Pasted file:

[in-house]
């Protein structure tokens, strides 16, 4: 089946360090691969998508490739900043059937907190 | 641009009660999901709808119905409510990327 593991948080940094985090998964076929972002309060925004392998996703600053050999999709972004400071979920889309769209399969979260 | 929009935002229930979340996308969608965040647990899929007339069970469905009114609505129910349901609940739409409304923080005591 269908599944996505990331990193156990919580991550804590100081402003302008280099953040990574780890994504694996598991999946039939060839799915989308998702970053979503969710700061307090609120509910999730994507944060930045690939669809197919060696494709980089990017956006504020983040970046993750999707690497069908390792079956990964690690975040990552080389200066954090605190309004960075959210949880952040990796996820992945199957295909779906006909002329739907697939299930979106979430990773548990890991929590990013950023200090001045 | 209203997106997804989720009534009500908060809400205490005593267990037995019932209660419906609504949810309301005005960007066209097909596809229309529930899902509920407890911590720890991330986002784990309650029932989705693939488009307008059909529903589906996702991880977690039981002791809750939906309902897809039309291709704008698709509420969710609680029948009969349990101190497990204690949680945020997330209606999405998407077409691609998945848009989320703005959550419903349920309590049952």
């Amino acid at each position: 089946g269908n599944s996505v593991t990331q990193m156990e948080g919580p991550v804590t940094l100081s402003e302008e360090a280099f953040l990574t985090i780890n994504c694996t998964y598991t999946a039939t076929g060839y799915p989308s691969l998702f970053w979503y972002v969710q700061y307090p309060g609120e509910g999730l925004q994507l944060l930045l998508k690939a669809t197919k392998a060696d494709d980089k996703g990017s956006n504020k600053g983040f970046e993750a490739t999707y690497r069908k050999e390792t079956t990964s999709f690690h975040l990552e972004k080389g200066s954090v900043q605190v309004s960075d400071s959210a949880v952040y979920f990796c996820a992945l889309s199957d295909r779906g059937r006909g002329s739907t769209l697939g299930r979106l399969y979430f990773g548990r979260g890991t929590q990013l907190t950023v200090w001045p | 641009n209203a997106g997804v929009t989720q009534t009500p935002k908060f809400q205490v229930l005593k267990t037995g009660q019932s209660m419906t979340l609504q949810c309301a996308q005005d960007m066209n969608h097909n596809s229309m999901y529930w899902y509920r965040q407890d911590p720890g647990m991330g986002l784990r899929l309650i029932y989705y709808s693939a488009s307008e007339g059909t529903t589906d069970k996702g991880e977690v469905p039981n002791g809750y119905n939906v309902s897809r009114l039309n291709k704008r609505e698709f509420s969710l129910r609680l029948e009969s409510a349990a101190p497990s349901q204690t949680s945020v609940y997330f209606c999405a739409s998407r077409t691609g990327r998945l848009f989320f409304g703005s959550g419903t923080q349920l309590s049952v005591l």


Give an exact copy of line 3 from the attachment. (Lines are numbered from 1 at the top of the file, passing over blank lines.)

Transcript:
């Amino acid at each position: 089946g269908n599944s996505v593991t990331q990193m156990e948080g919580p991550v804590t940094l100081s402003e302008e360090a280099f953040l990574t985090i780890n994504c694996t998964y598991t999946a039939t076929g060839y799915p989308s691969l998702f970053w979503y972002v969710q700061y307090p309060g609120e509910g999730l925004q994507l944060l930045l998508k690939a669809t197919k392998a060696d494709d980089k996703g990017s956006n504020k600053g983040f970046e993750a490739t999707y690497r069908k050999e390792t079956t990964s999709f690690h975040l990552e972004k080389g200066s954090v900043q605190v309004s960075d400071s959210a949880v952040y979920f990796c996820a992945l889309s199957d295909r779906g059937r006909g002329s739907t769209l697939g299930r979106l399969y979430f990773g548990r979260g890991t929590q990013l907190t950023v200090w001045p | 641009n209203a997106g997804v929009t989720q009534t009500p935002k908060f809400q205490v229930l005593k267990t037995g009660q019932s209660m419906t979340l609504q949810c309301a996308q005005d960007m066209n969608h097909n596809s229309m999901y529930w899902y509920r965040q407890d911590p720890g647990m991330g986002l784990r899929l309650i029932y989705y709808s693939a488009s307008e007339g059909t529903t589906d069970k996702g991880e977690v469905p039981n002791g809750y119905n939906v309902s897809r009114l039309n291709k704008r609505e698709f509420s969710l129910r609680l029948e009969s409510a349990a101190p497990s349901q204690t949680s945020v609940y997330f209606c999405a739409s998407r077409t691609g990327r998945l848009f989320f409304g703005s959550g419903t923080q349920l309590s049952v005591l």